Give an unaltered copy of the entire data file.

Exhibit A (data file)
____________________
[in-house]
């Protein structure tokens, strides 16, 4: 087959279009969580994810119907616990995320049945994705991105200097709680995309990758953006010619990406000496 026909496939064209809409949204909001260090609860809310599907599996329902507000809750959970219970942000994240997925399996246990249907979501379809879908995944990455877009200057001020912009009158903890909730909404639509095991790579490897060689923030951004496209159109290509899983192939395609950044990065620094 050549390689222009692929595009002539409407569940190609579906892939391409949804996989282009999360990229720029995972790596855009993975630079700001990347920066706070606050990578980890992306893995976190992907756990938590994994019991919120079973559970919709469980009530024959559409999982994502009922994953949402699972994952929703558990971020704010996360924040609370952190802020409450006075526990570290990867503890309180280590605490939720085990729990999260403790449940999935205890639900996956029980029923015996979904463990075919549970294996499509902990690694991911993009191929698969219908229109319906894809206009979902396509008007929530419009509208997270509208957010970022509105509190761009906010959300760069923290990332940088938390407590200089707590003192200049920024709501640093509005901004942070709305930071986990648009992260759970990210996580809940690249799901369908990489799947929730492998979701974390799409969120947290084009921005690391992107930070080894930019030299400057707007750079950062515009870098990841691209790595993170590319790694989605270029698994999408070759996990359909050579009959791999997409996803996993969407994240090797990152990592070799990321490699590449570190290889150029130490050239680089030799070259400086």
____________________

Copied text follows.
[in-house]
């Protein structure tokens, strides 16, 4: 087959279009969580994810119907616990995320049945994705991105200097709680995309990758953006010619990406000496 026909496939064209809409949204909001260090609860809310599907599996329902507000809750959970219970942000994240997925399996246990249907979501379809879908995944990455877009200057001020912009009158903890909730909404639509095991790579490897060689923030951004496209159109290509899983192939395609950044990065620094 050549390689222009692929595009002539409407569940190609579906892939391409949804996989282009999360990229720029995972790596855009993975630079700001990347920066706070606050990578980890992306893995976190992907756990938590994994019991919120079973559970919709469980009530024959559409999982994502009922994953949402699972994952929703558990971020704010996360924040609370952190802020409450006075526990570290990867503890309180280590605490939720085990729990999260403790449940999935205890639900996956029980029923015996979904463990075919549970294996499509902990690694991911993009191929698969219908229109319906894809206009979902396509008007929530419009509208997270509208957010970022509105509190761009906010959300760069923290990332940088938390407590200089707590003192200049920024709501640093509005901004942070709305930071986990648009992260759970990210996580809940690249799901369908990489799947929730492998979701974390799409969120947290084009921005690391992107930070080894930019030299400057707007750079950062515009870098990841691209790595993170590319790694989605270029698994999408070759996990359909050579009959791999997409996803996993969407994240090797990152990592070799990321490699590449570190290889150029130490050239680089030799070259400086």